Is this what the office of the future looks like?




Frankie Lyons – KC Communications








Recent research revealed that 72% of office workers from 10 countries around the world want to keep working at home post COVID-19, mostly for around two days a week1. With this in mind, plus workers changing expectations in socially distanced working, traditional office spaces are set for big changes in the future. The main trends we anticipate to see in these types of properties include: 

Quiet Working Areas
Something which many people struggle to have whilst working from home. These could include partitioned off solo working spaces, perhaps separated by glass screens, with access to natural light and windows to allow for ventilation. These areas should also be made sound proof so workers can comfortably take audio and video calls.

Hotwalls
With the increase in home working alongside physical offices, businesses will need to ensure colleagues who aren’t regularly in the office can easily communicate with those on site. Experts predict in communal areas of office space we will see ‘Hotwalls’ which will be a large screen connected to an always on camera which easily connects to those working from home. These will be used for more social calls rather than business meetings. 

Open Plan Spaces
Social distancing is set to continue into 2021 and many Brits have become accustomed to this extra space, so designers will need to make sure this is considered when developing office spaces in the future. Open plan offices will become increasingly popular as they allow more room for socially distanced desks and commuting around the space itself. Within these open spaces, creating an area where people can come together for collaborative working will be essential, so large meeting tables with connectivity and plug in stations will be key.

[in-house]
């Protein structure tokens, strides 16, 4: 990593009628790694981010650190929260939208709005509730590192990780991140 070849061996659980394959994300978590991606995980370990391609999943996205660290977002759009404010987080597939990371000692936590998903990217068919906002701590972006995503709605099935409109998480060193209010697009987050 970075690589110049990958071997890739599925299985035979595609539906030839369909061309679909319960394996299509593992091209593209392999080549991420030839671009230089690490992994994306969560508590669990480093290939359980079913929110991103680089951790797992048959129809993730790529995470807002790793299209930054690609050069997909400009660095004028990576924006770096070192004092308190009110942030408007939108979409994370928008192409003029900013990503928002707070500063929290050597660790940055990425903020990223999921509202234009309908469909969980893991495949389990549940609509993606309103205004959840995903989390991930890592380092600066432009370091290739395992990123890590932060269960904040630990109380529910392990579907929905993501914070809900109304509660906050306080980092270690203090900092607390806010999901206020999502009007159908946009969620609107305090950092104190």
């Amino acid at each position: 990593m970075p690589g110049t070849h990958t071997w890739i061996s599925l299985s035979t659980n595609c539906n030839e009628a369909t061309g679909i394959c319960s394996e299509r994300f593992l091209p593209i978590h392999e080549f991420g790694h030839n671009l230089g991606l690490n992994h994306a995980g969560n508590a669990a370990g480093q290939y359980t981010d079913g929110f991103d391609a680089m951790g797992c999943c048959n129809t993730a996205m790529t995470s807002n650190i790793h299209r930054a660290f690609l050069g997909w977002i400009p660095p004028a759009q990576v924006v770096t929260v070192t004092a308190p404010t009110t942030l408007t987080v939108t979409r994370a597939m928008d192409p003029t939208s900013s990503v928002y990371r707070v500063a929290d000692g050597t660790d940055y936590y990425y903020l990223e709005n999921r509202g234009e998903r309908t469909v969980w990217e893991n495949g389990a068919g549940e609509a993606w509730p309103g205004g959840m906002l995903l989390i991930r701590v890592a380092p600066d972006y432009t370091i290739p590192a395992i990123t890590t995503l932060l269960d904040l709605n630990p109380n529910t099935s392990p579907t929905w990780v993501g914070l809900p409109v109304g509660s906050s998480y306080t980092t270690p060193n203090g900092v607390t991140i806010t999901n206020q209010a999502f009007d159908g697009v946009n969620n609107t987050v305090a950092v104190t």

Open Breakout Areas
Experts anticipate that traditional stuffy enclosed meeting rooms will give way to more open breakout areas that can provide space for meetings of all sizes. Temporary partitions will become more popular as a way to create individual spaces as and when they are required, rather than permanently breaking up the space. Access to windows for ventilation will also be key when creating these temporary meeting areas.

Sustainable Design
Similar to home design trends experts expect to see in 2021 and beyond, this will carry over into office spaces as employees push for businesses to improve their eco-friendly ways of working. Creating an eco-friendly designed office is the first step and is a great way to showcase commitment to looking after the planet. Sustainable designs will incorporate reclaimed wood and sustainable materials, as well as aim to reduce energy consumption and improve existing waste management systems.

Recreational Space
After spending so much of their time at home in 2020, when employees return to the office they will come to expect spaces which allow them to engage in more recreational activities during their lunch breaks. Businesses should look at how they can incorporate these into their existing spaces with the introduction of more relaxed and comfortable seating areas, potentially games consoles, books, pool tables etc. as a way of reducing stress levels and encouraging creative thinking within their workforce.

Andrew Taylor, joint managing director at Specialist Glass Products said: “With a new year comes new trends and inspirations for the office. 2020 taught us many things and it’s certainly altered how we live our lives both at home and at work. Functionalities of workplaces have evolved and so have employees’ needs, so it’s important that organisations pay attention and make changes to their office space.  

“We’re really excited about some of the upcoming trends in office design for 2021 and beyond and think they will all encourage us to focus more on our health and wellbeing at work as well as create more comfortable spaces for staff, making workplaces more accessible and in line with home design.” 

 



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